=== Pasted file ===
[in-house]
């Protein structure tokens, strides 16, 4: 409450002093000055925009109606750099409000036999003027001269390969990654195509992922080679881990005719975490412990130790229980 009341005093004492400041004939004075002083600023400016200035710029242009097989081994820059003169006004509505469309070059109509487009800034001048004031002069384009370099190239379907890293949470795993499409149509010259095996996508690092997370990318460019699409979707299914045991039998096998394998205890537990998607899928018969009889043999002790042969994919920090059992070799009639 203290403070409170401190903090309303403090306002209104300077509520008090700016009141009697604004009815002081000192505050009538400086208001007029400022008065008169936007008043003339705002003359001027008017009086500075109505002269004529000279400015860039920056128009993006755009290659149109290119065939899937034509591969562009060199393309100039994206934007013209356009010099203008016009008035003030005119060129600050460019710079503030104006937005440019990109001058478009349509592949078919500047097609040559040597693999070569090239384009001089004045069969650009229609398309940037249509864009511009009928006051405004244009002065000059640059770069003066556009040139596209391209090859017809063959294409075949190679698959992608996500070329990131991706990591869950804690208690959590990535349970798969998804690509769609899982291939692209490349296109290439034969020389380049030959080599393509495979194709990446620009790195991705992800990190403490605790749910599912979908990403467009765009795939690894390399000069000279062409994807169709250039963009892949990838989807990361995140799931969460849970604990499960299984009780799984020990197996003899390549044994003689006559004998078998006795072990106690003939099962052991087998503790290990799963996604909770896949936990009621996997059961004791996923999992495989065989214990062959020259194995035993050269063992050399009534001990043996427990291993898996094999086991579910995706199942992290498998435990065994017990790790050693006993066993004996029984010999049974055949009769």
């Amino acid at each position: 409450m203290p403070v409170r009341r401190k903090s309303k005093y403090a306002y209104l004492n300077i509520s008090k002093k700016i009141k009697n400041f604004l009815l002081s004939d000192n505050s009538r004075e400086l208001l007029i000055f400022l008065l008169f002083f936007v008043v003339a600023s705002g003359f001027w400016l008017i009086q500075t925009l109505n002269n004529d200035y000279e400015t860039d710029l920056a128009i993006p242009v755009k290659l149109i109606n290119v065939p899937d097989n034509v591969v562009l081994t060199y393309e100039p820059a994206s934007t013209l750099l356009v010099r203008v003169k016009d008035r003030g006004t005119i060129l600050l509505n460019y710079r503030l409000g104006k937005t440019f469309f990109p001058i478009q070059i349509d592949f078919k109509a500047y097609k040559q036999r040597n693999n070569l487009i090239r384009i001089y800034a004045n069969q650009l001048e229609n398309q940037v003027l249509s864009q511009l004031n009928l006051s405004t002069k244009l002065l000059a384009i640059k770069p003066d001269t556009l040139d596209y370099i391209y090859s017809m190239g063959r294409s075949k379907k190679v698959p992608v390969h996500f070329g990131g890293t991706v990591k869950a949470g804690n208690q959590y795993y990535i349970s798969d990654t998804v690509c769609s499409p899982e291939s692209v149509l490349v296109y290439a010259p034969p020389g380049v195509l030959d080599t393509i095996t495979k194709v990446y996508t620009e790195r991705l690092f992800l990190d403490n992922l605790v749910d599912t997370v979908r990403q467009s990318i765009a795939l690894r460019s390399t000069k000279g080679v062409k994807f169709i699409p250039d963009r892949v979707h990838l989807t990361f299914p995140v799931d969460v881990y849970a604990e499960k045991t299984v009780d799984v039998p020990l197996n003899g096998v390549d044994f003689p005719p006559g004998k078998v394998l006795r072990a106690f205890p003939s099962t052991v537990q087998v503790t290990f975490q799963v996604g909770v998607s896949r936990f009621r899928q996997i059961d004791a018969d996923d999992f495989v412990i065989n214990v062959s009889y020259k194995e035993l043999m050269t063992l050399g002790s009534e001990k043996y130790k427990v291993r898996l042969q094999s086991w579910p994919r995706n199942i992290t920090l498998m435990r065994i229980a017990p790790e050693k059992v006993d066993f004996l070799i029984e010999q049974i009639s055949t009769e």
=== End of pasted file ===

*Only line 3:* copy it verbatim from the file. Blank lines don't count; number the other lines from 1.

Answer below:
């Amino acid at each position: 409450m203290p403070v409170r009341r401190k903090s309303k005093y403090a306002y209104l004492n300077i509520s008090k002093k700016i009141k009697n400041f604004l009815l002081s004939d000192n505050s009538r004075e400086l208001l007029i000055f400022l008065l008169f002083f936007v008043v003339a600023s705002g003359f001027w400016l008017i009086q500075t925009l109505n002269n004529d200035y000279e400015t860039d710029l920056a128009i993006p242009v755009k290659l149109i109606n290119v065939p899937d097989n034509v591969v562009l081994t060199y393309e100039p820059a994206s934007t013209l750099l356009v010099r203008v003169k016009d008035r003030g006004t005119i060129l600050l509505n460019y710079r503030l409000g104006k937005t440019f469309f990109p001058i478009q070059i349509d592949f078919k109509a500047y097609k040559q036999r040597n693999n070569l487009i090239r384009i001089y800034a004045n069969q650009l001048e229609n398309q940037v003027l249509s864009q511009l004031n009928l006051s405004t002069k244009l002065l000059a384009i640059k770069p003066d001269t556009l040139d596209y370099i391209y090859s017809m190239g063959r294409s075949k379907k190679v698959p992608v390969h996500f070329g990131g890293t991706v990591k869950a949470g804690n208690q959590y795993y990535i349970s798969d990654t998804v690509c769609s499409p899982e291939s692209v149509l490349v296109y290439a010259p034969p020389g380049v195509l030959d080599t393509i095996t495979k194709v990446y996508t620009e790195r991705l690092f992800l990190d403490n992922l605790v749910d599912t997370v979908r990403q467009s990318i765009a795939l690894r460019s390399t000069k000279g080679v062409k994807f169709i699409p250039d963009r892949v979707h990838l989807t990361f299914p995140v799931d969460v881990y849970a604990e499960k045991t299984v009780d799984v039998p020990l197996n003899g096998v390549d044994f003689p005719p006559g004998k078998v394998l006795r072990a106690f205890p003939s099962t052991v537990q087998v503790t290990f975490q799963v996604g909770v998607s896949r936990f009621r899928q996997i059961d004791a018969d996923d999992f495989v412990i065989n214990v062959s009889y020259k194995e035993l043999m050269t063992l050399g002790s009534e001990k043996y130790k427990v291993r898996l042969q094999s086991w579910p994919r995706n199942i992290t920090l498998m435990r065994i229980a017990p790790e050693k059992v006993d066993f004996l070799i029984e010999q049974i009639s055949t009769e």